Photo: Pulp Fiction / Miramax Films

Things We Learned About Our Favorite Tarantino Movies

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Vote up the cool Tarantino movie facts that surprised you the most.

Quentin Tarantino is something of a moviemaking genius. The guy got into the business simply because he loved movies and wanted to make his own - his way. He's certainly done that over the years. Since directing his first film, Reservoir Dogs, in 1992, he's consistently released one hit after another. The man knows movies, and he's proven himself time and time again.

Whether you're a fan of just one of his flicks or all of them, odds are you know a lot about Tarantino's movies. Most of his fans have rewatched their favorites time and time again, but everybody misses something. There's a good chance there are details found in Tarantino movies you may have missed. This list features some of the more fascinating aspects of Tarantino movies from Reservoir Dogs to Once Upon a Time... in Hollywood. Don't forget to vote up the most interesting facts in the bunch.

Photo: Pulp Fiction / Miramax Films

  • 1
    377 VOTES

    The Glove Guns In 'Inglourious Basterds' Are A Real Thing

    When the Basterds make their way into the cinema and begin their onslaught on the Nazis on their big night, there's a moment in which two of them use guns fastened to the back of their gloves, which they set off by punching their targets. If this looks a bit too unreal in a movie that doesn't exactly follow history as it actually happened, you might be surprised to learn that those things were real and developed for use in WWII.

    They were manufactured for the US Navy by the RF Sedgley company and are known as Sedgley Guns. The guns are single-shot .38 Smith & Wesson barrels mounted alongside a plunger. The plunger extends beyond the muzzle, and when the user makes a fist and punches someone or something, the plunger is depressed, and the bullet is fired. Only about 50 to 200 were made, and while there is no record of their being used in combat, they were likely used by covert operatives in the Office of Strategic Services (OSS).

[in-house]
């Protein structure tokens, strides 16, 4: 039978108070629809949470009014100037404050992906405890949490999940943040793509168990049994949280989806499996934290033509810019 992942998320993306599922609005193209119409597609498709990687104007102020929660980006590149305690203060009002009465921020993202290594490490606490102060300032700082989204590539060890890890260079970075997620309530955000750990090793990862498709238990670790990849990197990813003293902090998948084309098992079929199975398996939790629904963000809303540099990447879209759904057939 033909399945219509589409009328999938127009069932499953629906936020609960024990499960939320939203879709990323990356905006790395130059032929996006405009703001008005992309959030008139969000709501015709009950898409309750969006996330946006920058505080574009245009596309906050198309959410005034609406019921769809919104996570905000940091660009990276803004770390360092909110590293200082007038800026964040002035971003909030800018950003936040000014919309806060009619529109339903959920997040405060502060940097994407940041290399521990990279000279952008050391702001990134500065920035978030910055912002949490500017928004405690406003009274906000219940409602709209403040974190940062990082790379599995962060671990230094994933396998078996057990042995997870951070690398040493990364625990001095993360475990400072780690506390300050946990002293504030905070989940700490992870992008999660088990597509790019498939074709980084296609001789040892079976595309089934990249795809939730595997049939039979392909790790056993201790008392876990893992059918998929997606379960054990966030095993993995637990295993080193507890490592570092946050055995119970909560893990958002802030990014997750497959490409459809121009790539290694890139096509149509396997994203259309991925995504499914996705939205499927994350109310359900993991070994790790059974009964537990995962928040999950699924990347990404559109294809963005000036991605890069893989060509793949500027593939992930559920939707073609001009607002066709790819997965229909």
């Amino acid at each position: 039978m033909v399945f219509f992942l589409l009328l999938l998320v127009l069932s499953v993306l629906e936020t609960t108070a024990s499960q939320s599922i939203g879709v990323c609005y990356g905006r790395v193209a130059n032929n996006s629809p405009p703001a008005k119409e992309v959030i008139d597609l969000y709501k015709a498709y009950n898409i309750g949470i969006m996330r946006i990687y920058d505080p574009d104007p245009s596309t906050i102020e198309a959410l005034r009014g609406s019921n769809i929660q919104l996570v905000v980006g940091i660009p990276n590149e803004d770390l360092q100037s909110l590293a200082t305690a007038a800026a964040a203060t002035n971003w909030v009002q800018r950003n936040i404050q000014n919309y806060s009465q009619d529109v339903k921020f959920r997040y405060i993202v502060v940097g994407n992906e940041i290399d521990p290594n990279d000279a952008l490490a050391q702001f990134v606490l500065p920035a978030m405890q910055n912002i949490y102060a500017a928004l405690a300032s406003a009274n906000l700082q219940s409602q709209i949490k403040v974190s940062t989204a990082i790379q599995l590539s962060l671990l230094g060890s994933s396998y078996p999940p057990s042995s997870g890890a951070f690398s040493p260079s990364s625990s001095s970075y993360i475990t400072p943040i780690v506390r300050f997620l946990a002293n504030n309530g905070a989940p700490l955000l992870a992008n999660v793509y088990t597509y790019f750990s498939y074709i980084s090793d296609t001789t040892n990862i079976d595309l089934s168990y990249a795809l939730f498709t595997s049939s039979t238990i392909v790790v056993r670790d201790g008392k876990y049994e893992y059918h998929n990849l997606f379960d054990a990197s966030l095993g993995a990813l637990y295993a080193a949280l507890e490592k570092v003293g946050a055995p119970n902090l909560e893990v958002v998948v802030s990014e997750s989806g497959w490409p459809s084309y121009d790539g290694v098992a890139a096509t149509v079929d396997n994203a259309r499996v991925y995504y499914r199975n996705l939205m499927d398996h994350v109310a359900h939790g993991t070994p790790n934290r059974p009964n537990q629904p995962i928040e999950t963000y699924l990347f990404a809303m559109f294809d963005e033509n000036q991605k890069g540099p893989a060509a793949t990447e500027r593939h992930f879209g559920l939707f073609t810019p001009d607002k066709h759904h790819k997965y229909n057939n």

377 votes
  • 2
    760 VOTES

    Leonardo DiCaprio Was Injured While Filming 'Django Unchained'

    While filming the tense dinner table scene in Django Unchained, Leonardo DiCaprio's Calvin Candie was supposed to repeatedly slam his hand onto the table. In the final cut, he only hit the table once, breaking a crystal glass in the process, which cut his hand. The cut on his hand was real, and the breaking of the glass was entirely accidental.

    If you watch the scene closely but focus on the man to Candie's right (the left side of the screen), he's taken aback momentarily when he sees the extent of his co-star's injury. DiCaprio, being the professional he is, continued the scene in character, and that's the cut that made it into the film. He even picked some of the glass out of his hand, but otherwise, he didn't really acknowledge the injury.

    Stacey Sher, the film's producer, described the incident, saying, "Leo had slammed his hand on the table countless times, and he moved his hand further, and he crushed a crystal cordial glass. Blood was dripping down his hand. He never broke character. He kept going. He was in such a zone. It was very intense. He required stitches."

    760 votes
  • 3
    641 VOTES

    Leonardo DiCaprio Had Trouble Getting Through His Character's Choice Of Words In 'Django Unchained'

    If you've seen a Tarantino movie, you know the man doesn't censor himself in any way. He writes every conceivable type of profanity into his scripts, and the actors dutifully deliver those lines. While most don't have a problem saying your standard set of cuss words (you know what they are), it's not easy to use words that have a more harmful historical connotation.

    Leonardo DiCaprio had trouble with the N-word, which his character - a vile, entitled plantation owner -  has to say a lot throughout the movie. Behind the scenes, it wasn't quite as easy as it was for the fictional character, as DiCaprio had some hesitations about the dialogue. While filming one scene, he stopped himself and explained that he was having a difficult time using so many racial slurs. Samuel L. Jackson simply looked at his co-star and said, "Hey, motherf**ker, this is just another Tuesday for us. Let's go."

    Jamie Foxx also chimed in at the time, explaining that others would "resent the hell out of you" if the scene didn't play out just right. Since a slave owner like Calvin Candie would have no problem saying hateful slurs, DiCaprio got back on track and finished his work on the movie.